The Controlling Partner

‘What have you been doing all day? ‘.

‘Well. I tidied things up a lot,  went shopping,  caught up with Kathy for a quick coffee, she brought Ben and Reena with her…the kids had fun. Then i took then to the park then came home,  made the tea,  did the dishes and tidied some more.  Why do you ask? ‘

‘ The place still looks like a bomb has dropped.  Do you really think you needed to spend that time with Kathy?  I’m not even sure I’ve got clean clothes for tomorrow… ‘

‘I don’t see friends that often… She was only here for an hour.’

‘Well,  I still think you could’ve prioritised things a bit better.  After all, you do have responsibilities, you can’t just choose to relax when there’s things that need to be done ‘

‘I don’t call managing 4 under 5’s relaxing. ‘

‘ Don’t argue with me.  You’re supposed to keep this place in a decent state and it’s a tip. You have all day, never make a penny and can’t even do that one simple task…. ‘

Anyone recognise this conversation?  Let me re-phrase that.  You’ve probably all had that conversation.

There’s a person in your life with impossibly high expectations.  They nag you incessantly,  make you feel terrible about yourself and generally give nowhere near enough credence to your achievements.

Maybe you’re sitting, thinking now… Who is this terrible person?  However,  they’re not terrible,  simply, humanly, fallible.  In their harsh judgement of you they miss the sheer beauty of the things you achieve,  in the daily smiles of the small people who surround you.  They have yet to learn that balance i.e. seeing the whole package that is you,  is infinitely important to their own outlook on life,  and,  therefore,  to their ability to feel happiness and joy.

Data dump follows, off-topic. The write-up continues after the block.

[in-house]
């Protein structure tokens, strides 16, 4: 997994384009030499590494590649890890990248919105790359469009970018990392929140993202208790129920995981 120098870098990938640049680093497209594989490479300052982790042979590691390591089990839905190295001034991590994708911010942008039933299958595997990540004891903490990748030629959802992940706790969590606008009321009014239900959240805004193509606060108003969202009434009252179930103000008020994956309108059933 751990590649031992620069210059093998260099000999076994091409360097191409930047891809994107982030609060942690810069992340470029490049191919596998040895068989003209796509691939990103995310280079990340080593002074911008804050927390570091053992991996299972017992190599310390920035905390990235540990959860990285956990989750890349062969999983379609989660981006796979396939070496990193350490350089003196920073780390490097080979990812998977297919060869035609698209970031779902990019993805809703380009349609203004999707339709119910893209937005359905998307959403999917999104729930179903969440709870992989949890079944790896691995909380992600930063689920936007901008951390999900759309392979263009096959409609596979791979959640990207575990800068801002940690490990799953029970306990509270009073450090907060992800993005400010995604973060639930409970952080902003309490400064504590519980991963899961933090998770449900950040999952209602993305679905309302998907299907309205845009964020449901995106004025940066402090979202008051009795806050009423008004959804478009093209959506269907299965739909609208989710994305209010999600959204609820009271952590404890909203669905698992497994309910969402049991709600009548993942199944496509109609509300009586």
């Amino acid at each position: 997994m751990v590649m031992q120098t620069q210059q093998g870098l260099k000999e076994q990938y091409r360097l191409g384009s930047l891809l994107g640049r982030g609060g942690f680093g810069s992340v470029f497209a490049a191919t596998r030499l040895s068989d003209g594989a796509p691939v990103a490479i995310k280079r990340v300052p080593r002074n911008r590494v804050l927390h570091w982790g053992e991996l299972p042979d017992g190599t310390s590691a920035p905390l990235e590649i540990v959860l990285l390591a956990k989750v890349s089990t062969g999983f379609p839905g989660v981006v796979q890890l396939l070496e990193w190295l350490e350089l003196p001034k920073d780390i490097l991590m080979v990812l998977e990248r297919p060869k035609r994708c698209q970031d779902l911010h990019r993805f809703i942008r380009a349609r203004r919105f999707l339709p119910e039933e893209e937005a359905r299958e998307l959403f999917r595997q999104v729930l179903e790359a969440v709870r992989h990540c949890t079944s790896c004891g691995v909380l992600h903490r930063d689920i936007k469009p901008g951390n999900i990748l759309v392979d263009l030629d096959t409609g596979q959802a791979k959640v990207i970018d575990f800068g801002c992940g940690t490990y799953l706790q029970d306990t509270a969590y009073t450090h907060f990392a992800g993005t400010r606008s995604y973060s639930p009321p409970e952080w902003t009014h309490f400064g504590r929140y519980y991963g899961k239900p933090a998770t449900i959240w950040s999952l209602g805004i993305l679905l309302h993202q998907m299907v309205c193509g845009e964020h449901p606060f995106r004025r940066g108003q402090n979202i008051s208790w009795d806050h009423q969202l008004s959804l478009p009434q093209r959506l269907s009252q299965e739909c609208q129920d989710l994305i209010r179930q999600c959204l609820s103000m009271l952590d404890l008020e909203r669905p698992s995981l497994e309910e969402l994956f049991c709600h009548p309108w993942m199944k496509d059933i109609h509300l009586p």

Yet again,  you ask yourself,  who is this person?

It is the one who is closest to you in the world, the one you were born with and,  the only one who will be with you when you die. The opinion of no other matters in comparison to this one.

It is you. 

Read back now and ask yourself if you now recognise this conversation.  Then ask yourself this… How did you feel,  when you read the dialogue above for the first time?  How did you feel about that partner?  How did you feel about how they were treating that other who was doing her level best the only way she knew how? How would you change them and their responses to you for the better?

Self talk is incredibly important.  It makes you who you are.  But they’re only words.  They are not fixed in stone.

Change the way you talk to yourself. Don’t be the abusive, criticising partner to your own soul.  Why would you do that to yourself?  Don’t expect so much of yourself that you set yourself up for failure.  Just know,  you are good enough and that’s good enough.


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